Seasons of India

The climate of India consists of a wide range of weather conditions across a vast geographic scale and varied topography. India, a land of diverse landscapes and rich cultural heritage, experiences a delightful cycle of seasons throughout the year. From the scorching heat of summer to the chilling cold of winter, and everything in between, India’s seasons paint a vibrant canvas of nature’s wonders. Each season brings its own unique charm, festivities, and significance, making it an integral part of India’s cultural tapestry.

The climate of India can broadly be classified as a tropical monsoon one. The best way to define India’s climate is in terms of a yearly seasonal cycle. Seasons of India are majorly classified as Summer, Winter, Autumn, Spring and Monsoon seasons. However, The Indian Meteorological Department (IMD) designates four official seasons:

  1. Winter, from December to early April
  2. Summer or pre-monsoon, from April to June (April to July in north-western India)
  3. Monsoon or rainy, from June to September
  4. Post-monsoon, from October to December

Types of Seasons in India

The Seasons of India are majorly classified as Summer, Winter, Autumn, Spring and Monsoon seasons.

Seasons NameMonths (around)
Spring Season (Vasant)February to March
Summer Season (Grishma)March to May
Monsoon Season (Varsha)June to September
Autumn Season (Sharad)October to November
Pre-Winter Season (Hemant)December to January
Winter Season (Shishir)January to February
Seasons of India

Spring Season (Vasant Ritu)

  • The spring season in India is a season of two-month duration which is from February to March.
  • It is a pleasant and beautiful season with an average temperature of 32 degree centigrade. It starts after the winter and lasts till summer starts
  • The day becomes longer and nights become shorter in this season.
  • The people come out of the blankets and woollen clothes and start wearing light clothes. They are filled with excitement and happiness.
  • The tree shed their leaves, new leaves start appearing. Birds and animals also love this season and are happy in this season. Birds start chirping, singing and butterflies start hovering over the flowers.
  • Besides this, many famous Hindu festivals are celebrated in this season such as Holi, Vasant Panchami, Gudi Padwa, Baisakhi, Hanuman Jayanti, and more.
Spring Season

Summer Season (Grishma Ritu)

  • Summer in northwestern India starts from April and ends in July, and in the rest of the country from March to May but sometimes lasts to mid June.
  • This season is characterized mostly by high temperatures and little humidity. The temperatures in the north rise as the vertical rays of the Sun reach the Tropic of Cancer.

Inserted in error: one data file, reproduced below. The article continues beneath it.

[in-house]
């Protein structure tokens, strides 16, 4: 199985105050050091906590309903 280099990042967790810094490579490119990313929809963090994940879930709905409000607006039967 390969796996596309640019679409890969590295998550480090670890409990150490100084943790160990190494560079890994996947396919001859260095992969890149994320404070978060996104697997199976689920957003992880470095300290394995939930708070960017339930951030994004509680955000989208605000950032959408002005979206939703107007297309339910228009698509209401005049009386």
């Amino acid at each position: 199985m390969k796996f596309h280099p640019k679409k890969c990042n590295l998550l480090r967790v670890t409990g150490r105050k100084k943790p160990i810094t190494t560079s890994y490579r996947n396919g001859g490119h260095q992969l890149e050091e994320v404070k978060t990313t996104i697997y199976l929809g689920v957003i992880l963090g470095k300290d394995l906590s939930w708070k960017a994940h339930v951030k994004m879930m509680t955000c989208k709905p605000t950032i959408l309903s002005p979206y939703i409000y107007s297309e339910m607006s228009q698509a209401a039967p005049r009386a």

• The pre-monsoon season is another name for the hot weather season.
  • There is a wide range of sun insolation because the sun appears to wander between the equator and the Tropic of Cancer.
  • The southern regions of the nation are considerably warmer in March and April, while June brings greater temperatures to north India.
  • The country’s southern regions record the highest temperatures in March (40–45°C).
  • The highest temperature ever recorded in Madhya Pradesh’s northern regions was around 45°C in April.
  • The hottest month is May when Rajasthan has had temperatures as high as 48°C.
  • June is when temperatures are at their maximum in Punjab and Haryana.
  • The two highest recorded temperatures were 50.6°C on June 14, 1935, at Ganganagar, and 50.5°C on May 10, 1956, in Alwar.
  • Just before the onset of the southwest monsoon, the highest temperatures are recorded (late May).
  • The temperature range throughout the day is likewise extremely wide.
  • The mercury may rise as high as 18°C in some places.
  • Maximum summer temperatures are noticeably lower in the coastal and southern peninsular regions due to the cooling impact of the sea.
  • Temperatures on the west coast are typically cooler than those on the east coast due to the predominance of westerly winds.
  • The temperatures at sea and on land are very different.
  • In this season, heat waves struck the northern and central areas of India.
  • Rajasthan, Punjab, and Haryana experience most of the heat waves (locations far away from the sea).
  • From here, they expanded over Bihar and Uttar Pradesh.
  • Heat waves in Odisha and Andhra Pradesh are brought on by strong northwesterly winds that are hindered from moving down the eastern coastal belt due to a high divergence in north-western India and a lengthy land journey over hot regions.
  • Heat Waves start to appear towards the end of April, and their frequency peaks in May.
  • They continue till the arrival of the southwest monsoon.
  • In most cases, heat waves last four to five days.